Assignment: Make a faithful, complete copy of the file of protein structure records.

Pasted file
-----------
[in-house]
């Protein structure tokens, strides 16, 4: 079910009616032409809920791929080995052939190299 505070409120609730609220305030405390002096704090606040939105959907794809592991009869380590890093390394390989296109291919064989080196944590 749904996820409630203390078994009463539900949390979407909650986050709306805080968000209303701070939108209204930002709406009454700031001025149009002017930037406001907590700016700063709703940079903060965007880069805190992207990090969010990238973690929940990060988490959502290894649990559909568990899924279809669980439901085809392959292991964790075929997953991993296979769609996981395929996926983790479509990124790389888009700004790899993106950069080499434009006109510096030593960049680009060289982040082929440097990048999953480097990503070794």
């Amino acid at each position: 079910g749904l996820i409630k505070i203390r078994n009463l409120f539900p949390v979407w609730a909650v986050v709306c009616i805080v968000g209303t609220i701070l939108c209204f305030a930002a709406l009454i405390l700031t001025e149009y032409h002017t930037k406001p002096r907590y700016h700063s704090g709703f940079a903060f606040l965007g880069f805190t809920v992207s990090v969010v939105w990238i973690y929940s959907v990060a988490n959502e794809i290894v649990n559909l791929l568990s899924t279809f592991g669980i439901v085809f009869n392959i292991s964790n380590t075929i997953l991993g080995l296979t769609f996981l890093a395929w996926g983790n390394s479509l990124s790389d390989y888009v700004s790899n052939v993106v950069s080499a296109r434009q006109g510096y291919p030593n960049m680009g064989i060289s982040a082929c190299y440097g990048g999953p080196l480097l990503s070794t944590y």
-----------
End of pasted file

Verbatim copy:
[in-house]
């Protein structure tokens, strides 16, 4: 079910009616032409809920791929080995052939190299 505070409120609730609220305030405390002096704090606040939105959907794809592991009869380590890093390394390989296109291919064989080196944590 749904996820409630203390078994009463539900949390979407909650986050709306805080968000209303701070939108209204930002709406009454700031001025149009002017930037406001907590700016700063709703940079903060965007880069805190992207990090969010990238973690929940990060988490959502290894649990559909568990899924279809669980439901085809392959292991964790075929997953991993296979769609996981395929996926983790479509990124790389888009700004790899993106950069080499434009006109510096030593960049680009060289982040082929440097990048999953480097990503070794």
């Amino acid at each position: 079910g749904l996820i409630k505070i203390r078994n009463l409120f539900p949390v979407w609730a909650v986050v709306c009616i805080v968000g209303t609220i701070l939108c209204f305030a930002a709406l009454i405390l700031t001025e149009y032409h002017t930037k406001p002096r907590y700016h700063s704090g709703f940079a903060f606040l965007g880069f805190t809920v992207s990090v969010v939105w990238i973690y929940s959907v990060a988490n959502e794809i290894v649990n559909l791929l568990s899924t279809f592991g669980i439901v085809f009869n392959i292991s964790n380590t075929i997953l991993g080995l296979t769609f996981l890093a395929w996926g983790n390394s479509l990124s790389d390989y888009v700004s790899n052939v993106v950069s080499a296109r434009q006109g510096y291919p030593n960049m680009g064989i060289s982040a082929c190299y440097g990048g999953p080196l480097l990503s070794t944590y």